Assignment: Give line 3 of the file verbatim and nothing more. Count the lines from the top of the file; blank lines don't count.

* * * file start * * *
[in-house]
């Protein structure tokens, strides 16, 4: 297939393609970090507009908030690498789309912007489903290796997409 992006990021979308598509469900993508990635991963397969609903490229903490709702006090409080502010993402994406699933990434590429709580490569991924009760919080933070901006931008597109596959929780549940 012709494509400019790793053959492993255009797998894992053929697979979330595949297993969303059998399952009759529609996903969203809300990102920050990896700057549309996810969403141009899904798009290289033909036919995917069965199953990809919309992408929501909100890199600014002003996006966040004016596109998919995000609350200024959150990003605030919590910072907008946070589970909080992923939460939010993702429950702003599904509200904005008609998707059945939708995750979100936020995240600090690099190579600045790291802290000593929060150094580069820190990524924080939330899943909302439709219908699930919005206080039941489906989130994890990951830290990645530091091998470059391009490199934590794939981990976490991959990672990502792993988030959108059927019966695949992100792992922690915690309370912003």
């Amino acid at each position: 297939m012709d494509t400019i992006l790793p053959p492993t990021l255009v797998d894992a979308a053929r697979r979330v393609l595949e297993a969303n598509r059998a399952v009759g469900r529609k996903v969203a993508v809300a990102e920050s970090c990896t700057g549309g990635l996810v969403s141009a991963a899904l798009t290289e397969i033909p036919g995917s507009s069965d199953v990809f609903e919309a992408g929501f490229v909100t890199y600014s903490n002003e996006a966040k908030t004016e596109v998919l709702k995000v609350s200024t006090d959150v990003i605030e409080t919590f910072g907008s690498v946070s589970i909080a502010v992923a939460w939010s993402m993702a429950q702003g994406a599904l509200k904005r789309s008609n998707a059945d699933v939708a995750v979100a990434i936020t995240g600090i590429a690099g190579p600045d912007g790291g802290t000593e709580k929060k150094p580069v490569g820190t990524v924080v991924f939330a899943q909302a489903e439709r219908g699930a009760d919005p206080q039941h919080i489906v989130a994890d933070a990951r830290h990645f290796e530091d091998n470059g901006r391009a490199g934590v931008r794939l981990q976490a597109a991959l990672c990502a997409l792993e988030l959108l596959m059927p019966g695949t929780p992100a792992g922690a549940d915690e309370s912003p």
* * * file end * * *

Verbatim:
């Amino acid at each position: 297939m012709d494509t400019i992006l790793p053959p492993t990021l255009v797998d894992a979308a053929r697979r979330v393609l595949e297993a969303n598509r059998a399952v009759g469900r529609k996903v969203a993508v809300a990102e920050s970090c990896t700057g549309g990635l996810v969403s141009a991963a899904l798009t290289e397969i033909p036919g995917s507009s069965d199953v990809f609903e919309a992408g929501f490229v909100t890199y600014s903490n002003e996006a966040k908030t004016e596109v998919l709702k995000v609350s200024t006090d959150v990003i605030e409080t919590f910072g907008s690498v946070s589970i909080a502010v992923a939460w939010s993402m993702a429950q702003g994406a599904l509200k904005r789309s008609n998707a059945d699933v939708a995750v979100a990434i936020t995240g600090i590429a690099g190579p600045d912007g790291g802290t000593e709580k929060k150094p580069v490569g820190t990524v924080v991924f939330a899943q909302a489903e439709r219908g699930a009760d919005p206080q039941h919080i489906v989130a994890d933070a990951r830290h990645f290796e530091d091998n470059g901006r391009a490199g934590v931008r794939l981990q976490a597109a991959l990672c990502a997409l792993e988030l959108l596959m059927p019966g695949t929780p992100a792992g922690a549940d915690e309370s912003p």